## Problem

LeetCode 322: Coin Change (Medium)

**Problem Statement**: You are given a set of coin denominations (integers) and an amount of change to make using only these coins. Return an integer representing the smallest number of coins sufficient to make the given amount of change. You may use as many coins of each denomination as you want. If the amount of change is impossible to make using the given coins, return `-1`

.

## Solution

This is based on a solution by Stefan Pochmann.

Coin Change is a classic dynamic programming problem. As usual for DP problems, we’ll store earlier results in an array and use them to efficiently calculate later results.

Let `amount`

be the amount of change we need to make. Define an integer array `dp[amount+1]`

. For each amount `a`

, `dp[a]`

is the minimum number of coins sufficient to make `a`

using the coins we have checked so far. We’ll make a pass through `dp`

for each coin denomination, updating it if we get a better result by including that coin.

The base case is `dp[0] = 0`

, since zero coins of any denomination are sufficient to make zero dollars. For every other amount `dp[i]`

, we’ll initialize the array with `dp[i] = amount+1`

. This is just an out-of-range value (coin values are integers no smaller than `1`

, so we’ll never need more than `amount`

of them). When we’re done, the return value will be stored in `dp[amount]`

. If `dp[amount] == amount+1`

, there is no possible answer, so we return `-1`

.

Once the array is initialized, we’ll update it using each coin value. Consider a coin with value `c`

. To make an amount `c`

, we need only one coin with that value, so `dp[c] = 1`

. To make an amount `2c`

using only that coin, we need two copies of the coin, so `dp[2c] = 2`

, and so on. Continue until the end of the array. At this point, `dp`

stores the minimum number of `c`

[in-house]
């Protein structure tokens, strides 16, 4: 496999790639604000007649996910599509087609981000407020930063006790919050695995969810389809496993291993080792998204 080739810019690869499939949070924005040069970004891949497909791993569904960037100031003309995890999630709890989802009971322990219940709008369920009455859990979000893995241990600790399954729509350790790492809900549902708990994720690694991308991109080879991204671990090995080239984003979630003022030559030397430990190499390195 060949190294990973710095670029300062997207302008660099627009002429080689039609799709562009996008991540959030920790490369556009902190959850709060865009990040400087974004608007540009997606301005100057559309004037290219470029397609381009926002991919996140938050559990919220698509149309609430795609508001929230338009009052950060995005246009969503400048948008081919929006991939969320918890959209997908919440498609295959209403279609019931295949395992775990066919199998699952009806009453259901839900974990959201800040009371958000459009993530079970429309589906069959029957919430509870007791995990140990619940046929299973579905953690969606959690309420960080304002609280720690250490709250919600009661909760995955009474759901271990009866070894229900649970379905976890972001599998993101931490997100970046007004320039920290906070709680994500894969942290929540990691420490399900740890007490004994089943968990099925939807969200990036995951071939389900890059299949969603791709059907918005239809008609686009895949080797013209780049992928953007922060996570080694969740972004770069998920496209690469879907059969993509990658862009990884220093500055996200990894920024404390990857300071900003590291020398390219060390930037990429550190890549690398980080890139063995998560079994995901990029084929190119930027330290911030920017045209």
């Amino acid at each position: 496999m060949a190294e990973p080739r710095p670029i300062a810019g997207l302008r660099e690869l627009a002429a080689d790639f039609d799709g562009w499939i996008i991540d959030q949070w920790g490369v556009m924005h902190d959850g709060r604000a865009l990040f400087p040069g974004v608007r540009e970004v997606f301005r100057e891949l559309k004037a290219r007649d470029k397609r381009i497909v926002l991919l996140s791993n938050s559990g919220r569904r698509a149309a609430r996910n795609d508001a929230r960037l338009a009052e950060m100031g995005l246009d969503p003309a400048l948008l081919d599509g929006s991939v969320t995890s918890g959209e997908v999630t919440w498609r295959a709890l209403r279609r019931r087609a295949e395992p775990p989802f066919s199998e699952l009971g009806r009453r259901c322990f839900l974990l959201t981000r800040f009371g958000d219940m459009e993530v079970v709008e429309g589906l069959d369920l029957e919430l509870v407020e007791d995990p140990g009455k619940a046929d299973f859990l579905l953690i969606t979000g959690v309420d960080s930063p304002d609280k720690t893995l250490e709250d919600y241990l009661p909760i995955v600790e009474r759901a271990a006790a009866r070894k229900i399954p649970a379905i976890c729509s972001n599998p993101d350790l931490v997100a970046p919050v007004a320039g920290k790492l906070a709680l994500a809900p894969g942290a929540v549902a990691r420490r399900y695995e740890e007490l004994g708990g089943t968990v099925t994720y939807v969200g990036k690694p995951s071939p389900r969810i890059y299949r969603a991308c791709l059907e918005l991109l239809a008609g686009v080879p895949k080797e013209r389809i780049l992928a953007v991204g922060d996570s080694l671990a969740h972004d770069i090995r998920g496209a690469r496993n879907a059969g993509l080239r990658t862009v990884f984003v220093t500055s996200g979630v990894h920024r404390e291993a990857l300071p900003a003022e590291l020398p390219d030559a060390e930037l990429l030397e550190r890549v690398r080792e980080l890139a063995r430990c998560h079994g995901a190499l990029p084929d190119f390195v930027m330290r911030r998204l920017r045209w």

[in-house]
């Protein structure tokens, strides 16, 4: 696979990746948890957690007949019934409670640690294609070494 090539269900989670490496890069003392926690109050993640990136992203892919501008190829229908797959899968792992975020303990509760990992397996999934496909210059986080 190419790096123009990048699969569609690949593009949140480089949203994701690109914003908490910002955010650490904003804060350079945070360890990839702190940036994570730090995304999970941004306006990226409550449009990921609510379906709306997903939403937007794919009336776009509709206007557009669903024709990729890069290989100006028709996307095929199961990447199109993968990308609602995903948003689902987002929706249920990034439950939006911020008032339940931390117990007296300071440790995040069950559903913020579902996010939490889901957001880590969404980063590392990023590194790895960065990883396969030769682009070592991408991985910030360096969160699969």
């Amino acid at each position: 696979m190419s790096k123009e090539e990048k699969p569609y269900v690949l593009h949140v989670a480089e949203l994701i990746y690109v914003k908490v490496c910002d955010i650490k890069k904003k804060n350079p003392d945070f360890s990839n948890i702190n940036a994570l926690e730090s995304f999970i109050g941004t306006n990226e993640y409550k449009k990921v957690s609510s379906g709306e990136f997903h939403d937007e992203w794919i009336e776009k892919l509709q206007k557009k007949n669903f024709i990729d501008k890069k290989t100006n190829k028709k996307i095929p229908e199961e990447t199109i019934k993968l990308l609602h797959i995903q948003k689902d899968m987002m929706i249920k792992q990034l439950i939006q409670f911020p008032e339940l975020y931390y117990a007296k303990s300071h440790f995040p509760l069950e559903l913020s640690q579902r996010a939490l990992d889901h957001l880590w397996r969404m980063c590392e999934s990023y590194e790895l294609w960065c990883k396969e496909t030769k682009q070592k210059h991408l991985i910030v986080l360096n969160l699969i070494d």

coins necessary to make each amount from `0`

to `amount`

, if it’s possible to make that amount using only `c`

. Amounts that aren’t possible still have the initialized value, `amount+1`

.

Now consider a second coin with value `d`

, where `c != d`

. To make the amount `c+d`

using these two coins, the best we can do is use one `c`

coin and one `d`

coin, so `dp[c+d] = 2`

. But making the amount `c+2d`

doesn’t necessarily require three coins. For example, if `c = 2`

and `d = 1`

, then we can make the amount `4`

using just two `c`

coins, which is a better result. To ensure that each `dp[i]`

always contains the best result we have found so far, we need to store the smaller of these two coin counts at each step:

- Count 1: the value already in
`dp[i]`

, which is the minimum coin count calculated so far for amount`i`

. - Count 2:
`dp[i-c] + 1`

. The current minimum count for amount`i-c`

, plus one more coin of value`c`

, gives us an amount`i`

and a new count for`dp[i]`

.

Since we store the minimum value at each step and we only check one coin at at time, it doesn’t matter what order we check the coins in. We’ll get the same result when we’re done with the whole coin list regardless of whether we process the coins in sorted order, reverse sorted order, or any other order.

**Pseudocode**

Inputs:

`coins`

: an array of integers.`amount`

: the target amount`define an integer array dp of size amount+1 initialize each element of dp to amount+1 initialize dp[0] to 0 for each coin c for each i from c to amount set dp[i] to the minimum of dp[i] and dp[i-c] + 1 if dp[amount] is amount+1, return -1 else return dp[amount]`

## Code

## LeetCode Model Solutions

*I’m posting some LeetCode model solutions this year. For more about this, see A Project for 2021.*